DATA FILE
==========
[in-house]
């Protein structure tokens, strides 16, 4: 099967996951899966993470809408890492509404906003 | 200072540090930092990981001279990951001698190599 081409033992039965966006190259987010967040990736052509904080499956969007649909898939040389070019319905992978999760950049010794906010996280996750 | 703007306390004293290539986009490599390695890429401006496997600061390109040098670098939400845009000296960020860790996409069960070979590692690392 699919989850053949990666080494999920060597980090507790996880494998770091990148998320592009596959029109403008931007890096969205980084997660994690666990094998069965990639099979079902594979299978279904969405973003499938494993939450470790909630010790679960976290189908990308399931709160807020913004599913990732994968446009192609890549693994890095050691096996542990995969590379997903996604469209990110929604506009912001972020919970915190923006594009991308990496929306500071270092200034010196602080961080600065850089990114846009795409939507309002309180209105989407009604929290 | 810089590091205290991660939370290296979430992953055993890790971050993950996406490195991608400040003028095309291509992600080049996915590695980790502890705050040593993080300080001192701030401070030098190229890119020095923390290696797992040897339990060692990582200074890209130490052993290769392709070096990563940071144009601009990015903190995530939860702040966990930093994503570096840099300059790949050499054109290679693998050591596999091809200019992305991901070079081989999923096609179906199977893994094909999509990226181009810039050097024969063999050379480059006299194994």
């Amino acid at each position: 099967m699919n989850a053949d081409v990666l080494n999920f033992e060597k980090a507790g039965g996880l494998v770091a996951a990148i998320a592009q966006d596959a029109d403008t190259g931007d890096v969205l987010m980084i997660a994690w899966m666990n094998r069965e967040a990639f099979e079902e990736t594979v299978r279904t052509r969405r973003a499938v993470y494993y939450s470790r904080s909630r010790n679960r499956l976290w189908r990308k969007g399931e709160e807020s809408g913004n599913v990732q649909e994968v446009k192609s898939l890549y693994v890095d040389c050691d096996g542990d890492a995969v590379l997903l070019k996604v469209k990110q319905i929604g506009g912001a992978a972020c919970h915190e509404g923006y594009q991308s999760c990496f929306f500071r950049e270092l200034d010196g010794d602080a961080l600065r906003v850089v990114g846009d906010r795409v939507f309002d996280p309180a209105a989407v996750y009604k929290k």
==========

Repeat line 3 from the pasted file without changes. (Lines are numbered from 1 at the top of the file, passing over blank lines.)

């Amino acid at each position: 099967m699919n989850a053949d081409v990666l080494n999920f033992e060597k980090a507790g039965g996880l494998v770091a996951a990148i998320a592009q966006d596959a029109d403008t190259g931007d890096v969205l987010m980084i997660a994690w899966m666990n094998r069965e967040a990639f099979e079902e990736t594979v299978r279904t052509r969405r973003a499938v993470y494993y939450s470790r904080s909630r010790n679960r499956l976290w189908r990308k969007g399931e709160e807020s809408g913004n599913v990732q649909e994968v446009k192609s898939l890549y693994v890095d040389c050691d096996g542990d890492a995969v590379l997903l070019k996604v469209k990110q319905i929604g506009g912001a992978a972020c919970h915190e509404g923006y594009q991308s999760c990496f929306f500071r950049e270092l200034d010196g010794d602080a961080l600065r906003v850089v990114g846009d906010r795409v939507f309002d996280p309180a209105a989407v996750y009604k929290k």